1960s Fashion of Minis and Mods…
Beatnik and biker styles in 1960s fashion
Yves Saint Laurent, who had trained under Dior and was expected to be his successor, alienated his Dior customers when, in 1960, he elevated beatnik and biker styles from street level to the catwalk. A year later he branched out on his own.
Pop Art in 1960s fashion
The result were stunning: dresses influenced by the geometrical style of the Dutch artist Piet Mondrian, a collection inspired by the Andy Warhol’s Pop Art prints.
His enduring creation was Le Smoking, a sleek dinner jacket for women. He combined design and retail with a chain of ready-to-wear boutiques called Saint Laurent Rive Gauche.
Pencil Skirts and nipped jackets
In the late 1950s and early 1960s fashion the straight up and down sack dress by Dior and Balenciaga paved the way for tunics and mini-dresses, and women rejected wide skirts for pencil skirts and nipped-in jackets. Yves Saint Laurent at Dior, Balenciaga, Pierre Balmain and Givenchy were all still forces to be reckoned with, but couture as a commercial venture was slowly dying a death.
Mini-skirts from london’s Bazaar
Across the Channel, however, Many Quant launched the mini-skirts from her King’s Road boutique Bazaar, propelling fashion into a new era and setting the seal on London as the new fashion centre.
The mod’s neat, Italian style inspired her minimal, square-cut designs. Her child-like tunics were echoed by Andre Courreges in Paris, who was also going short, but in more robotic, Space Age style. From them on, there was no stopping the mini; hemlines just could not stop creeping up the leg. In 1983 The Times serialised retailer Barbara Hulanicki’s book From A to Biba. She wrote: ‘Every week I thought that we surely couldn’t shorten them any more, but magically there were a few odd inches to go.’
Girl-child 1960s fashion
The transition from New Look to the girl-child in her mini tunics of the late Sixties is similar to the changes between the Belle Epoque and the Twenties. The curvaceous, womanly corseted silhouette once more gave birth to a look of adolescent androgyny and a driving ‘youth culture’. This time around the new look was epitomised by Lesley Hornby, the model better known as Twiggy.
the pill, wage packets, television, the space race to the moon &mdash everything was building up to give greater strength and power to youth culture in the mid-Sixties. The world was opening up before them. Instead of operating under ground, the new ‘Bright Young Things’ were about to take over and influence the mainstream.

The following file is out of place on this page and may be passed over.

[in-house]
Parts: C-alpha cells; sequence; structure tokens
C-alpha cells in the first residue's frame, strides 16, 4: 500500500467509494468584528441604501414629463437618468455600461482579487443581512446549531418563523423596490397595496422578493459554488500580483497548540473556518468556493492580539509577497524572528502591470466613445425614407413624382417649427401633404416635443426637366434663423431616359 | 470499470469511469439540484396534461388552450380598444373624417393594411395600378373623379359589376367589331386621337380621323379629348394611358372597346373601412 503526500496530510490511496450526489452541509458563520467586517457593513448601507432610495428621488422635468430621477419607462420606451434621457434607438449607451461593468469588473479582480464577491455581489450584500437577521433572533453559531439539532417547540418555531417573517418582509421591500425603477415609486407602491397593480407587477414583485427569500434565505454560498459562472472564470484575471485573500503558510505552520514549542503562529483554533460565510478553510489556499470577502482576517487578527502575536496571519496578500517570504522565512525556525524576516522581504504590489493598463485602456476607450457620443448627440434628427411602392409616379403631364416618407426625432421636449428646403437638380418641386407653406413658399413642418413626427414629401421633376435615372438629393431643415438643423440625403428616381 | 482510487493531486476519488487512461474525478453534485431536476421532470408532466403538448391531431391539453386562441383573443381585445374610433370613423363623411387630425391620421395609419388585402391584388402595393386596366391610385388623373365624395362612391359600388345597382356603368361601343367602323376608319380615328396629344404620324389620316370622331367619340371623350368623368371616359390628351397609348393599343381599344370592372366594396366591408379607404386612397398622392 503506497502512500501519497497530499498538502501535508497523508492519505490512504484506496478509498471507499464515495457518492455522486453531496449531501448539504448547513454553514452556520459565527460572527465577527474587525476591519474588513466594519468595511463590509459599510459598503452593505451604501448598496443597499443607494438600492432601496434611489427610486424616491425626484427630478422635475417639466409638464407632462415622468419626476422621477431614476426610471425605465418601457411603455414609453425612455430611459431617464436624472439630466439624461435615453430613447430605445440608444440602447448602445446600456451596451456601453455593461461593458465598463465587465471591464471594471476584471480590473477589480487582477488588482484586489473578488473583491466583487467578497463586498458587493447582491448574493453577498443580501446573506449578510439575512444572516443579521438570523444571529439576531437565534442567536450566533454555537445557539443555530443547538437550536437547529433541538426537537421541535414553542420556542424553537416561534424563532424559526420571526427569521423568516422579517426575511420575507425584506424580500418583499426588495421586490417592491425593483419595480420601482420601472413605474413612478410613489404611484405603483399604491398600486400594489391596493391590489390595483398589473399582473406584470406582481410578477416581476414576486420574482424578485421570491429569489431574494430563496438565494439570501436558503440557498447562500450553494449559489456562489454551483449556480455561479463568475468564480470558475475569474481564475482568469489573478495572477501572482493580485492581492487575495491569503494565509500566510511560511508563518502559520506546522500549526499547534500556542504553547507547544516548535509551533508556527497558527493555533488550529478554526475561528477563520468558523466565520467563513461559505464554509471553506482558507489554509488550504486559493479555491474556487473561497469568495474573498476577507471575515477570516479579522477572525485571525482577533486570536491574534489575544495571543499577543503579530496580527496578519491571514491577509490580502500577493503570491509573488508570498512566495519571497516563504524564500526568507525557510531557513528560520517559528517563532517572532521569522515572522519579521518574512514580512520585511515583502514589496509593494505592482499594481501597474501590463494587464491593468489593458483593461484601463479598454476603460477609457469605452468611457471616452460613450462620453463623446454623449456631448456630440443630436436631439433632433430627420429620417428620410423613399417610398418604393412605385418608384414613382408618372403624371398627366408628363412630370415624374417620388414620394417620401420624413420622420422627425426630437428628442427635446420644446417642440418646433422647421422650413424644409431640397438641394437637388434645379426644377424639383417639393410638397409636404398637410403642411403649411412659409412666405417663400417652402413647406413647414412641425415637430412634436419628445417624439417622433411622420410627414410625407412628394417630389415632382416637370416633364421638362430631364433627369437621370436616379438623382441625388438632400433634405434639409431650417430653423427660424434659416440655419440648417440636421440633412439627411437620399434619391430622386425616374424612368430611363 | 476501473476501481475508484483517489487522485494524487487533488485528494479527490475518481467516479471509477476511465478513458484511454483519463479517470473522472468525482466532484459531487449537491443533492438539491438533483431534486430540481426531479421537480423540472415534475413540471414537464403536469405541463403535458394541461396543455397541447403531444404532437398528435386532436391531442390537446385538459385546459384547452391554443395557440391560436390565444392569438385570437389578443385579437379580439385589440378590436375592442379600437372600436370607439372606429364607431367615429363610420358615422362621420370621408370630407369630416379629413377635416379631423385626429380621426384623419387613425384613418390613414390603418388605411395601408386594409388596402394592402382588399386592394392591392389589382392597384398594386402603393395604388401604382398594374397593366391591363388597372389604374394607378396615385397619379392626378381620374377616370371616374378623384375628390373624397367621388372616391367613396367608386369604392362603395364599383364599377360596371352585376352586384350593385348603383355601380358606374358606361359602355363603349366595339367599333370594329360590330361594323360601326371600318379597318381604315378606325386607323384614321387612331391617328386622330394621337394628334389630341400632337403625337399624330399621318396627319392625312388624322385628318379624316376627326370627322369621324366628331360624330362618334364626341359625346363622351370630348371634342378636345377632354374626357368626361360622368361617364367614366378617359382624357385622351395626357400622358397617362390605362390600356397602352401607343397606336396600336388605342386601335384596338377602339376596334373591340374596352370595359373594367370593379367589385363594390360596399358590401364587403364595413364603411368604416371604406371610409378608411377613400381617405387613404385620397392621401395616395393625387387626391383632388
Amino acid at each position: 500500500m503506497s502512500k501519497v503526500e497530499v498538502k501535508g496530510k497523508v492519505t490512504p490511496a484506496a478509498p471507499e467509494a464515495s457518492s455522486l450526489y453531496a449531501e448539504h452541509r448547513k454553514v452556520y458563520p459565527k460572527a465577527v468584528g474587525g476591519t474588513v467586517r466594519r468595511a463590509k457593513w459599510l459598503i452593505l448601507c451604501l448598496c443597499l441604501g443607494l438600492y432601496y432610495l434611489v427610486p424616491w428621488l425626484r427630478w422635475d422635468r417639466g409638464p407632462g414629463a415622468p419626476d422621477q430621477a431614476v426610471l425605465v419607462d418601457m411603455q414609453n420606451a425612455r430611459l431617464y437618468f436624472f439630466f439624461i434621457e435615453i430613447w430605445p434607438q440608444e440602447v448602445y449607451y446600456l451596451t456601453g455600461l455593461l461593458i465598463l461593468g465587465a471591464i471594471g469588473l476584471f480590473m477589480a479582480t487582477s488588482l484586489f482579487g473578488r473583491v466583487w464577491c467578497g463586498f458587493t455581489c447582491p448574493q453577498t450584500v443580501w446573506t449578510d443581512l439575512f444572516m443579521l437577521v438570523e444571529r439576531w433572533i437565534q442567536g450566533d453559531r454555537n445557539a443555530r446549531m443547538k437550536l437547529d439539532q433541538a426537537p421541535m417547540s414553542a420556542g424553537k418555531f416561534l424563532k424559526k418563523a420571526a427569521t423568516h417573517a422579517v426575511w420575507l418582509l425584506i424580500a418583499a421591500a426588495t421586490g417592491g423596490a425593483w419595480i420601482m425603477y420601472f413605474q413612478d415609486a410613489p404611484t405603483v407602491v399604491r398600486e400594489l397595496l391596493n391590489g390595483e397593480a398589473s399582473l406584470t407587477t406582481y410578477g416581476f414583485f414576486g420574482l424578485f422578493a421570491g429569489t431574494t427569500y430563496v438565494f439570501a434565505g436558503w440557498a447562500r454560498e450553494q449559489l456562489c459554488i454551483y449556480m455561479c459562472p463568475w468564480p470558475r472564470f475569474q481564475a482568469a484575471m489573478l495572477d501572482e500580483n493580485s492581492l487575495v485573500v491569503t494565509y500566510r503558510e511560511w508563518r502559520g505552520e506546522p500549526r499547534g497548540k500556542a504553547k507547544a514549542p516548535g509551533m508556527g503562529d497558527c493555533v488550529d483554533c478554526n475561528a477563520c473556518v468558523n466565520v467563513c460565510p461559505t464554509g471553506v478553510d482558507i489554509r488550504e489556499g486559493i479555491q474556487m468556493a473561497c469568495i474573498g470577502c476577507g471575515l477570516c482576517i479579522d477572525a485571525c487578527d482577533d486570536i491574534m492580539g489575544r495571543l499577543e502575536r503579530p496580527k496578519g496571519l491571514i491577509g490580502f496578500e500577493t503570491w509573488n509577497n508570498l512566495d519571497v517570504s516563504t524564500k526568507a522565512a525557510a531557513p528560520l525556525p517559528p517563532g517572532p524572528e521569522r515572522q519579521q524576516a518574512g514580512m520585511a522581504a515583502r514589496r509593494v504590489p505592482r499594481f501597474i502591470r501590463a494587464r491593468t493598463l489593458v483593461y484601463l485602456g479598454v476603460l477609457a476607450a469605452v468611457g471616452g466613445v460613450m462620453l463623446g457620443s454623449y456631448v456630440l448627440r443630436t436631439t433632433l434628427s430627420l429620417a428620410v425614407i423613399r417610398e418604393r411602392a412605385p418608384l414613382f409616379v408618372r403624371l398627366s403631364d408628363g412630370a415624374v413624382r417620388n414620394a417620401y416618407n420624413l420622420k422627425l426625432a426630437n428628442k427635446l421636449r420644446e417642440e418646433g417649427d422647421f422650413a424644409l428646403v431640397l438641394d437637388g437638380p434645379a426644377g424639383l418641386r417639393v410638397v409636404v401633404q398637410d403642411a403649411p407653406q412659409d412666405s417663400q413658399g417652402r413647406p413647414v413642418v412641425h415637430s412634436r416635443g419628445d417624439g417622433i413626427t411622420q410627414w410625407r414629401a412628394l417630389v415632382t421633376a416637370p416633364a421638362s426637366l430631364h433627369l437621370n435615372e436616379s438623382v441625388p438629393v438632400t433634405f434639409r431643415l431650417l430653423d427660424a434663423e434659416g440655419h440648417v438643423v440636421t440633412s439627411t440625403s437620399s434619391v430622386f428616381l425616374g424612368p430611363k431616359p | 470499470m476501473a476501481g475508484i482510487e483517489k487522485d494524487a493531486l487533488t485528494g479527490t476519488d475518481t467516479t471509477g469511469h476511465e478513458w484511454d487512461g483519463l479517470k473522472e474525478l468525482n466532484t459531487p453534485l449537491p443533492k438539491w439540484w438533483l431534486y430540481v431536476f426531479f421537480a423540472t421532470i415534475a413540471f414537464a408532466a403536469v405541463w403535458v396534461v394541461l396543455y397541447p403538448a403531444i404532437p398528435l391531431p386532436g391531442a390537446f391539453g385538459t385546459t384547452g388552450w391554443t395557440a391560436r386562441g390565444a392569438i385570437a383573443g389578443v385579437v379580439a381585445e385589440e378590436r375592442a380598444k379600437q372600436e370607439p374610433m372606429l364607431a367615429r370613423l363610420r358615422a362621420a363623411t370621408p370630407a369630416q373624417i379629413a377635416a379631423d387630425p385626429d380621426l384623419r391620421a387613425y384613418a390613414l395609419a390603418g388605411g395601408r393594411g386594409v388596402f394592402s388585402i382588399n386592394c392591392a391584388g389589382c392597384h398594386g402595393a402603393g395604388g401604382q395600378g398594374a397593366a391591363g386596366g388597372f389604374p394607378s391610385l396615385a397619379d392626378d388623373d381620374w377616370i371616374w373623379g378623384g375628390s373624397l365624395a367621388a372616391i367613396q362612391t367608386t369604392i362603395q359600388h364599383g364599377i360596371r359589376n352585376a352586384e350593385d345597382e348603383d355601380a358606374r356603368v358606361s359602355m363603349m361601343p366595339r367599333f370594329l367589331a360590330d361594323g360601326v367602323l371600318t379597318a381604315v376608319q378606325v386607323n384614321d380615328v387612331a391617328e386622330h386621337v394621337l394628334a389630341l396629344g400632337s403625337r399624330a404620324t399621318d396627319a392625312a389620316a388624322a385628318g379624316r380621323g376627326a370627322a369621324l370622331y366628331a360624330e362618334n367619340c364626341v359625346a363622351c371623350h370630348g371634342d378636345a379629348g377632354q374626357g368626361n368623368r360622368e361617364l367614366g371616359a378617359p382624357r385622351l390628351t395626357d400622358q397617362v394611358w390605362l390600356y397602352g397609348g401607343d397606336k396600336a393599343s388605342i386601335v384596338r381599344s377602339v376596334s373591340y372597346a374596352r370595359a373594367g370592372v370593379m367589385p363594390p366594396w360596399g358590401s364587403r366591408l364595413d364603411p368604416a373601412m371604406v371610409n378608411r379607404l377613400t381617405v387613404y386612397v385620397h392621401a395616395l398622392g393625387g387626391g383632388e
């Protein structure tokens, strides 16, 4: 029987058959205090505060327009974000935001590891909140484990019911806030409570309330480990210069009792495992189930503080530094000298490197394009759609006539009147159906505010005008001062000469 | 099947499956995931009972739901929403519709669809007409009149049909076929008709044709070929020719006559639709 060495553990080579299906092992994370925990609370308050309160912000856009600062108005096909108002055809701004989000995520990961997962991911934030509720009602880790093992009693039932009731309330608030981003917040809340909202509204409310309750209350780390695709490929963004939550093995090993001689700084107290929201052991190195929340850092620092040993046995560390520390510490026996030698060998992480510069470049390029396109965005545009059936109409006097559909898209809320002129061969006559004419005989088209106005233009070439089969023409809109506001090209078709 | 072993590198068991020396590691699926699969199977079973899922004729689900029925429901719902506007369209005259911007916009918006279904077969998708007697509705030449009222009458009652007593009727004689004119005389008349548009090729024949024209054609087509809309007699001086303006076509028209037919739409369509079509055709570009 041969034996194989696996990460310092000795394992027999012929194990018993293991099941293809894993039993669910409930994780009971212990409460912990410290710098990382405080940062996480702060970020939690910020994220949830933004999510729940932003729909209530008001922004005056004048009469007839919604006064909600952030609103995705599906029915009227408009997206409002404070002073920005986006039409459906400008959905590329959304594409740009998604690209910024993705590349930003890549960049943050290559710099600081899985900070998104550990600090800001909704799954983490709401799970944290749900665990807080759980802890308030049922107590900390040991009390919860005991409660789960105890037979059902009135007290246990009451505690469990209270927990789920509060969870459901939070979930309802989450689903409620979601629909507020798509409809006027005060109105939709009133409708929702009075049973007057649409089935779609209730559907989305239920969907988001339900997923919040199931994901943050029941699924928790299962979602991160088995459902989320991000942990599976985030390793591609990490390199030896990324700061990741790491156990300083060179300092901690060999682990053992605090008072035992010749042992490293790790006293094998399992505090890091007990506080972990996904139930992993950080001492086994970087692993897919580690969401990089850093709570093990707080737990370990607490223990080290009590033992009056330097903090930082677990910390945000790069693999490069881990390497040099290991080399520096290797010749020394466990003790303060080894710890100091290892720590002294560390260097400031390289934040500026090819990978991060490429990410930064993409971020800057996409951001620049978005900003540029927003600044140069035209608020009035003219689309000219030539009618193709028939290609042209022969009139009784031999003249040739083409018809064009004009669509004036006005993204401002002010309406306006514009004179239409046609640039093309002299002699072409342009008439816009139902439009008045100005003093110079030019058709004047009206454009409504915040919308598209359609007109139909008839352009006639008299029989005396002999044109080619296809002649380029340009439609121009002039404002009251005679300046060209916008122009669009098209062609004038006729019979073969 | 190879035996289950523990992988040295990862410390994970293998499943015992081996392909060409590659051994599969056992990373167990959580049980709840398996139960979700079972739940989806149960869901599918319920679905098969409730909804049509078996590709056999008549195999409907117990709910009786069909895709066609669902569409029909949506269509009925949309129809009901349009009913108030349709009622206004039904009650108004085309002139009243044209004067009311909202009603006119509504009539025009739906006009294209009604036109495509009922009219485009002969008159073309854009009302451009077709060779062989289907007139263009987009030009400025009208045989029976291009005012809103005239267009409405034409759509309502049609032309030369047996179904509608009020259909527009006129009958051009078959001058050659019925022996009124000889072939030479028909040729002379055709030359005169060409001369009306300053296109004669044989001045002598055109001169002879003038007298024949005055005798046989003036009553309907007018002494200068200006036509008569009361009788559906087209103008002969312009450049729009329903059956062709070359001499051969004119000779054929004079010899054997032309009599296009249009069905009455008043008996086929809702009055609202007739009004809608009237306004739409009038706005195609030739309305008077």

1960s fashion London Brands
In Swinging London, ready-to-wear labels were being set up by young men and women to serve their peers, among them Thea Porter, Foale & Tuffin and Ossie Clark for Quorum. London’s young designers shunned the trends from Paris and did their own thing.
Boutiques sprang up everywhere: Bazaar on the King’s Road, Biba on Abingdon Road, Lady Jane in Carnaby Street. New Your Brought the influential shop Paraphernalia and Paris snapped up Dorothee Bis. ‘All classes mingled under the shop’s creaking roof... Their common denominator was youth and rebellion against the Establishment. Young working qirls, the beat offspring of aristocratic families, stars and would-be stars, ‘wrote Hulanicki.
Futuristic 1960s Fashion
The Sixties were a time of rebirth, of experimentation. People were excited about the Space Age. Designers began experimenting with new materials. In the USA, Rudi Gernereich’s research into stretch fabric led him to design topless swimming costumers for the the liberated woman who wanted to let it all hang out. In Paris, Pierre Cardin experimented with plastic and came up with his own fabric, Cardine, for his stiff dresses. Mary Quant used PVC for her wet-look rainwear and there was a brief trend for disposable paper knickers.
The long, sweeping maxi-coat and the trouser suit took off, but the accepted dress for formal occasions was still a skirt, however short. In 1966 society girl Jayne Harris was barred from entering the Royal Enclosure at Ascot for wearing a buttock-skimming micro-mini-dress and was admitted.
The loud print of Emilio Pucci, Emanuel Ungaro, the fluid Art Nouveau romanticism of the Biba style and bright colours peacock-flaunted on Carnaby Street were slowly pushing fashion out of its geometric confines. Fashion was about to turn on, tune in and drop out.
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